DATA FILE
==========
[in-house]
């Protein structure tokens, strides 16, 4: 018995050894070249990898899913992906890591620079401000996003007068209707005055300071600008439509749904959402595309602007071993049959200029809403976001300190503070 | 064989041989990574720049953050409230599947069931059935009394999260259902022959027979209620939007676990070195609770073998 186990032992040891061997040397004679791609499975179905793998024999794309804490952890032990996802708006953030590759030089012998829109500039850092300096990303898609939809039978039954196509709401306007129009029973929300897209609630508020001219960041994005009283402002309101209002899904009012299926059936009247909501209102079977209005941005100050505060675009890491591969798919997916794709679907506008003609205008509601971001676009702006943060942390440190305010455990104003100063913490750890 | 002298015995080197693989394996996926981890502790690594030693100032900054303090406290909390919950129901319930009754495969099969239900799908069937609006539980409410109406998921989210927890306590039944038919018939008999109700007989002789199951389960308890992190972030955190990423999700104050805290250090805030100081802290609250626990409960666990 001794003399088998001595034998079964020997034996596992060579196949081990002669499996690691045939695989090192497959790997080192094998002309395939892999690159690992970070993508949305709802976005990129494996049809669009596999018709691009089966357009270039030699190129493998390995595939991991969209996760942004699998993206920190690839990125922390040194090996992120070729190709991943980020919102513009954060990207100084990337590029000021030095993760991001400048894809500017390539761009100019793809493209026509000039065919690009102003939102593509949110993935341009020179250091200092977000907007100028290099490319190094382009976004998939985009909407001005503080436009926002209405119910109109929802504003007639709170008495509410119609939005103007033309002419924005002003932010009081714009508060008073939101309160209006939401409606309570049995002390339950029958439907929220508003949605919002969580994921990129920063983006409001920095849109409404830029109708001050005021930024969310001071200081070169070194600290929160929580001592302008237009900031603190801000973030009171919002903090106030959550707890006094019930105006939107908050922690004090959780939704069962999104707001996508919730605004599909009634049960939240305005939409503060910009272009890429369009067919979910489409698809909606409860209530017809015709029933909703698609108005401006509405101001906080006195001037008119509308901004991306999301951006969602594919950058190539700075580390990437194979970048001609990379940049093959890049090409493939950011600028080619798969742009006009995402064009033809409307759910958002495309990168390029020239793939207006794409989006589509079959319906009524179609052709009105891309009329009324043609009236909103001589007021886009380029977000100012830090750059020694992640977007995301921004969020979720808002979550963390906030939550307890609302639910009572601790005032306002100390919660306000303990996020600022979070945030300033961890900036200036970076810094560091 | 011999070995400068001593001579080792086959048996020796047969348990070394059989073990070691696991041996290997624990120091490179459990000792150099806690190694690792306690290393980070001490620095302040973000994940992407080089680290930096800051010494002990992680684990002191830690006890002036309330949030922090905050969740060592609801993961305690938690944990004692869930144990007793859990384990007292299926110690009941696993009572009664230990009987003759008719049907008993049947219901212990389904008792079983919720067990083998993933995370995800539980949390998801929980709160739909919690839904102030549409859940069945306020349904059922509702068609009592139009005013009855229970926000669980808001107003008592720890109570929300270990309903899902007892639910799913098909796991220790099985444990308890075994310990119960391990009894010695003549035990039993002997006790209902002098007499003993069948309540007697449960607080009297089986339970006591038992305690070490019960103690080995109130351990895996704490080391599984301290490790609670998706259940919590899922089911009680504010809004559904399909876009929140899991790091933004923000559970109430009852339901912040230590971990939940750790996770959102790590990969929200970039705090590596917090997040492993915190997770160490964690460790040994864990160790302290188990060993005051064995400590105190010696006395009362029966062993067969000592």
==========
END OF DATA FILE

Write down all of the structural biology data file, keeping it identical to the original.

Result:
[in-house]
């Protein structure tokens, strides 16, 4: 018995050894070249990898899913992906890591620079401000996003007068209707005055300071600008439509749904959402595309602007071993049959200029809403976001300190503070 | 064989041989990574720049953050409230599947069931059935009394999260259902022959027979209620939007676990070195609770073998 186990032992040891061997040397004679791609499975179905793998024999794309804490952890032990996802708006953030590759030089012998829109500039850092300096990303898609939809039978039954196509709401306007129009029973929300897209609630508020001219960041994005009283402002309101209002899904009012299926059936009247909501209102079977209005941005100050505060675009890491591969798919997916794709679907506008003609205008509601971001676009702006943060942390440190305010455990104003100063913490750890 | 002298015995080197693989394996996926981890502790690594030693100032900054303090406290909390919950129901319930009754495969099969239900799908069937609006539980409410109406998921989210927890306590039944038919018939008999109700007989002789199951389960308890992190972030955190990423999700104050805290250090805030100081802290609250626990409960666990 001794003399088998001595034998079964020997034996596992060579196949081990002669499996690691045939695989090192497959790997080192094998002309395939892999690159690992970070993508949305709802976005990129494996049809669009596999018709691009089966357009270039030699190129493998390995595939991991969209996760942004699998993206920190690839990125922390040194090996992120070729190709991943980020919102513009954060990207100084990337590029000021030095993760991001400048894809500017390539761009100019793809493209026509000039065919690009102003939102593509949110993935341009020179250091200092977000907007100028290099490319190094382009976004998939985009909407001005503080436009926002209405119910109109929802504003007639709170008495509410119609939005103007033309002419924005002003932010009081714009508060008073939101309160209006939401409606309570049995002390339950029958439907929220508003949605919002969580994921990129920063983006409001920095849109409404830029109708001050005021930024969310001071200081070169070194600290929160929580001592302008237009900031603190801000973030009171919002903090106030959550707890006094019930105006939107908050922690004090959780939704069962999104707001996508919730605004599909009634049960939240305005939409503060910009272009890429369009067919979910489409698809909606409860209530017809015709029933909703698609108005401006509405101001906080006195001037008119509308901004991306999301951006969602594919950058190539700075580390990437194979970048001609990379940049093959890049090409493939950011600028080619798969742009006009995402064009033809409307759910958002495309990168390029020239793939207006794409989006589509079959319906009524179609052709009105891309009329009324043609009236909103001589007021886009380029977000100012830090750059020694992640977007995301921004969020979720808002979550963390906030939550307890609302639910009572601790005032306002100390919660306000303990996020600022979070945030300033961890900036200036970076810094560091 | 011999070995400068001593001579080792086959048996020796047969348990070394059989073990070691696991041996290997624990120091490179459990000792150099806690190694690792306690290393980070001490620095302040973000994940992407080089680290930096800051010494002990992680684990002191830690006890002036309330949030922090905050969740060592609801993961305690938690944990004692869930144990007793859990384990007292299926110690009941696993009572009664230990009987003759008719049907008993049947219901212990389904008792079983919720067990083998993933995370995800539980949390998801929980709160739909919690839904102030549409859940069945306020349904059922509702068609009592139009005013009855229970926000669980808001107003008592720890109570929300270990309903899902007892639910799913098909796991220790099985444990308890075994310990119960391990009894010695003549035990039993002997006790209902002098007499003993069948309540007697449960607080009297089986339970006591038992305690070490019960103690080995109130351990895996704490080391599984301290490790609670998706259940919590899922089911009680504010809004559904399909876009929140899991790091933004923000559970109430009852339901912040230590971990939940750790996770959102790590990969929200970039705090590596917090997040492993915190997770160490964690460790040994864990160790302290188990060993005051064995400590105190010696006395009362029966062993067969000592």